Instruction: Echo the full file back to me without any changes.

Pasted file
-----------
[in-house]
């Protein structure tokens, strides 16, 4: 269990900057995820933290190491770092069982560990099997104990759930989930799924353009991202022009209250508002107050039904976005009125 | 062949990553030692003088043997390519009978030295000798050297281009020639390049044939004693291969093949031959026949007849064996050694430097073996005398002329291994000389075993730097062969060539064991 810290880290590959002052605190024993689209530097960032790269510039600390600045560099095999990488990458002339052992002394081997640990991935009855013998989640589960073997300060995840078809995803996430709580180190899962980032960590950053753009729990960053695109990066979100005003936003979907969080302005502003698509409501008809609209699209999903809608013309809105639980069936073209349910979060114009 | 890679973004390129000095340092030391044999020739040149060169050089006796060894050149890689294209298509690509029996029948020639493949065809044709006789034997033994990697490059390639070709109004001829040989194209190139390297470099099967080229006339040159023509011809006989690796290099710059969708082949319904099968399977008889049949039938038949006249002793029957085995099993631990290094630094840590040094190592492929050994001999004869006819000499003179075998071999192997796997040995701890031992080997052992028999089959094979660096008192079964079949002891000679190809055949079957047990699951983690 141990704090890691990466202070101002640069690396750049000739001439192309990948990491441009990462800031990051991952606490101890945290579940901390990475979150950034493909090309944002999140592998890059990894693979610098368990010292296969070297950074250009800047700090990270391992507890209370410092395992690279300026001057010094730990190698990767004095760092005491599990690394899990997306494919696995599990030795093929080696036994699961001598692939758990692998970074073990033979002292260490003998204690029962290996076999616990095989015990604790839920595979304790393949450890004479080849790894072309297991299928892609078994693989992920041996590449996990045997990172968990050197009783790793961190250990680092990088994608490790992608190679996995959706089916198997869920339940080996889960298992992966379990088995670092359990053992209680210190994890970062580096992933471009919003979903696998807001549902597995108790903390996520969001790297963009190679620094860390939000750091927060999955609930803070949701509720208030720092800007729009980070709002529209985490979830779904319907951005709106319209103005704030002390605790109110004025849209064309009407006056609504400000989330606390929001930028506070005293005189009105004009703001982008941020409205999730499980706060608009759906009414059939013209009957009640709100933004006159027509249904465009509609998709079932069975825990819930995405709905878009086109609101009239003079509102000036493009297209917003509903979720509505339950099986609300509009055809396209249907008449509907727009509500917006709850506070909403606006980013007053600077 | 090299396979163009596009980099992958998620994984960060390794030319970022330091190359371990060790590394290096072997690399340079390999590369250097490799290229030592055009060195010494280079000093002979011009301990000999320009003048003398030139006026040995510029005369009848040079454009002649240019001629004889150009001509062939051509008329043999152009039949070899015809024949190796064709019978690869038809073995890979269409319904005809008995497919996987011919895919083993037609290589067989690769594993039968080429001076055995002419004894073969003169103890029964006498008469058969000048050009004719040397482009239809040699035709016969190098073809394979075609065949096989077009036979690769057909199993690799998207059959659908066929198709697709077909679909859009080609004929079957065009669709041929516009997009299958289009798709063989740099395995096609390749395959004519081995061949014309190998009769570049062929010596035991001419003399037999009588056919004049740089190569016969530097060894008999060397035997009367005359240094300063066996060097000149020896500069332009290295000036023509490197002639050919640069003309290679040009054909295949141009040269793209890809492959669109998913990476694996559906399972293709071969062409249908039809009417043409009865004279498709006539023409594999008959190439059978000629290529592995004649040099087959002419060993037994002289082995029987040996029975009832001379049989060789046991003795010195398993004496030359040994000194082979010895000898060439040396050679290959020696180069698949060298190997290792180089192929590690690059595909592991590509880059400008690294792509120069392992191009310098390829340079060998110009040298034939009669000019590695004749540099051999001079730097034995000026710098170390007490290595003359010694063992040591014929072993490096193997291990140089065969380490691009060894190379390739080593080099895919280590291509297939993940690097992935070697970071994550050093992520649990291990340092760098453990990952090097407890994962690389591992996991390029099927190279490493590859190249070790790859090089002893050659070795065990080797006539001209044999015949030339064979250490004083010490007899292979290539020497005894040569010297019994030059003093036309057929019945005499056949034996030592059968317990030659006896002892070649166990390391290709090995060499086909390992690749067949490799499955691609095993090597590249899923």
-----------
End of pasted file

[in-house]
């Protein structure tokens, strides 16, 4: 269990900057995820933290190491770092069982560990099997104990759930989930799924353009991202022009209250508002107050039904976005009125 | 062949990553030692003088043997390519009978030295000798050297281009020639390049044939004693291969093949031959026949007849064996050694430097073996005398002329291994000389075993730097062969060539064991 810290880290590959002052605190024993689209530097960032790269510039600390600045560099095999990488990458002339052992002394081997640990991935009855013998989640589960073997300060995840078809995803996430709580180190899962980032960590950053753009729990960053695109990066979100005003936003979907969080302005502003698509409501008809609209699209999903809608013309809105639980069936073209349910979060114009 | 890679973004390129000095340092030391044999020739040149060169050089006796060894050149890689294209298509690509029996029948020639493949065809044709006789034997033994990697490059390639070709109004001829040989194209190139390297470099099967080229006339040159023509011809006989690796290099710059969708082949319904099968399977008889049949039938038949006249002793029957085995099993631990290094630094840590040094190592492929050994001999004869006819000499003179075998071999192997796997040995701890031992080997052992028999089959094979660096008192079964079949002891000679190809055949079957047990699951983690 141990704090890691990466202070101002640069690396750049000739001439192309990948990491441009990462800031990051991952606490101890945290579940901390990475979150950034493909090309944002999140592998890059990894693979610098368990010292296969070297950074250009800047700090990270391992507890209370410092395992690279300026001057010094730990190698990767004095760092005491599990690394899990997306494919696995599990030795093929080696036994699961001598692939758990692998970074073990033979002292260490003998204690029962290996076999616990095989015990604790839920595979304790393949450890004479080849790894072309297991299928892609078994693989992920041996590449996990045997990172968990050197009783790793961190250990680092990088994608490790992608190679996995959706089916198997869920339940080996889960298992992966379990088995670092359990053992209680210190994890970062580096992933471009919003979903696998807001549902597995108790903390996520969001790297963009190679620094860390939000750091927060999955609930803070949701509720208030720092800007729009980070709002529209985490979830779904319907951005709106319209103005704030002390605790109110004025849209064309009407006056609504400000989330606390929001930028506070005293005189009105004009703001982008941020409205999730499980706060608009759906009414059939013209009957009640709100933004006159027509249904465009509609998709079932069975825990819930995405709905878009086109609101009239003079509102000036493009297209917003509903979720509505339950099986609300509009055809396209249907008449509907727009509500917006709850506070909403606006980013007053600077 | 090299396979163009596009980099992958998620994984960060390794030319970022330091190359371990060790590394290096072997690399340079390999590369250097490799290229030592055009060195010494280079000093002979011009301990000999320009003048003398030139006026040995510029005369009848040079454009002649240019001629004889150009001509062939051509008329043999152009039949070899015809024949190796064709019978690869038809073995890979269409319904005809008995497919996987011919895919083993037609290589067989690769594993039968080429001076055995002419004894073969003169103890029964006498008469058969000048050009004719040397482009239809040699035709016969190098073809394979075609065949096989077009036979690769057909199993690799998207059959659908066929198709697709077909679909859009080609004929079957065009669709041929516009997009299958289009798709063989740099395995096609390749395959004519081995061949014309190998009769570049062929010596035991001419003399037999009588056919004049740089190569016969530097060894008999060397035997009367005359240094300063066996060097000149020896500069332009290295000036023509490197002639050919640069003309290679040009054909295949141009040269793209890809492959669109998913990476694996559906399972293709071969062409249908039809009417043409009865004279498709006539023409594999008959190439059978000629290529592995004649040099087959002419060993037994002289082995029987040996029975009832001379049989060789046991003795010195398993004496030359040994000194082979010895000898060439040396050679290959020696180069698949060298190997290792180089192929590690690059595909592991590509880059400008690294792509120069392992191009310098390829340079060998110009040298034939009669000019590695004749540099051999001079730097034995000026710098170390007490290595003359010694063992040591014929072993490096193997291990140089065969380490691009060894190379390739080593080099895919280590291509297939993940690097992935070697970071994550050093992520649990291990340092760098453990990952090097407890994962690389591992996991390029099927190279490493590859190249070790790859090089002893050659070795065990080797006539001209044999015949030339064979250490004083010490007899292979290539020497005894040569010297019994030059003093036309057929019945005499056949034996030592059968317990030659006896002892070649166990390391290709090995060499086909390992690749067949490799499955691609095993090597590249899923």